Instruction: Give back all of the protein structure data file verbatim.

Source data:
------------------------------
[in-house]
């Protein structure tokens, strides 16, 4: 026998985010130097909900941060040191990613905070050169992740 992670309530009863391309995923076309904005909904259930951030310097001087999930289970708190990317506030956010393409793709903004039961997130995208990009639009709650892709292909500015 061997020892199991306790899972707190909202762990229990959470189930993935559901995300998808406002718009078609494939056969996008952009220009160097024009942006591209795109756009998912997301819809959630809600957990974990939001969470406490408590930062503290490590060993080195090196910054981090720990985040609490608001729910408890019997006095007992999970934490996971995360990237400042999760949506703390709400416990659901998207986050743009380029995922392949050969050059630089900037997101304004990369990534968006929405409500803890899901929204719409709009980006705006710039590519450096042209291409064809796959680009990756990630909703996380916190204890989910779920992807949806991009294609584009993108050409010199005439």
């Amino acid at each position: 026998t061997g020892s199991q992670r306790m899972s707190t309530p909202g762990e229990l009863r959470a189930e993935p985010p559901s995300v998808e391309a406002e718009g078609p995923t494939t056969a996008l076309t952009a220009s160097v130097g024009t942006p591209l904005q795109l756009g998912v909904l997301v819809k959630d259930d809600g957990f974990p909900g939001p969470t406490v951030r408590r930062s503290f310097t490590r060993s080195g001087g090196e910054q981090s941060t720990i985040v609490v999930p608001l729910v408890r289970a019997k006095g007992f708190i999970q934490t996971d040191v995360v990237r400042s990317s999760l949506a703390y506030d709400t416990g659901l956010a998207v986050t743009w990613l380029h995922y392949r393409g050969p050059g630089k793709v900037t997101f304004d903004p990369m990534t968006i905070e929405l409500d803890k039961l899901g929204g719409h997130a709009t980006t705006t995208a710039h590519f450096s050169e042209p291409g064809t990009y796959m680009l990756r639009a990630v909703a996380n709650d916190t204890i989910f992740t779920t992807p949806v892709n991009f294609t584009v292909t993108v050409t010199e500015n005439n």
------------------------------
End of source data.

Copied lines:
[in-house]
């Protein structure tokens, strides 16, 4: 026998985010130097909900941060040191990613905070050169992740 992670309530009863391309995923076309904005909904259930951030310097001087999930289970708190990317506030956010393409793709903004039961997130995208990009639009709650892709292909500015 061997020892199991306790899972707190909202762990229990959470189930993935559901995300998808406002718009078609494939056969996008952009220009160097024009942006591209795109756009998912997301819809959630809600957990974990939001969470406490408590930062503290490590060993080195090196910054981090720990985040609490608001729910408890019997006095007992999970934490996971995360990237400042999760949506703390709400416990659901998207986050743009380029995922392949050969050059630089900037997101304004990369990534968006929405409500803890899901929204719409709009980006705006710039590519450096042209291409064809796959680009990756990630909703996380916190204890989910779920992807949806991009294609584009993108050409010199005439």
């Amino acid at each position: 026998t061997g020892s199991q992670r306790m899972s707190t309530p909202g762990e229990l009863r959470a189930e993935p985010p559901s995300v998808e391309a406002e718009g078609p995923t494939t056969a996008l076309t952009a220009s160097v130097g024009t942006p591209l904005q795109l756009g998912v909904l997301v819809k959630d259930d809600g957990f974990p909900g939001p969470t406490v951030r408590r930062s503290f310097t490590r060993s080195g001087g090196e910054q981090s941060t720990i985040v609490v999930p608001l729910v408890r289970a019997k006095g007992f708190i999970q934490t996971d040191v995360v990237r400042s990317s999760l949506a703390y506030d709400t416990g659901l956010a998207v986050t743009w990613l380029h995922y392949r393409g050969p050059g630089k793709v900037t997101f304004d903004p990369m990534t968006i905070e929405l409500d803890k039961l899901g929204g719409h997130a709009t980006t705006t995208a710039h590519f450096s050169e042209p291409g064809t990009y796959m680009l990756r639009a990630v909703a996380n709650d916190t204890i989910f992740t779920t992807p949806v892709n991009f294609t584009v292909t993108v050409t010199e500015n005439n």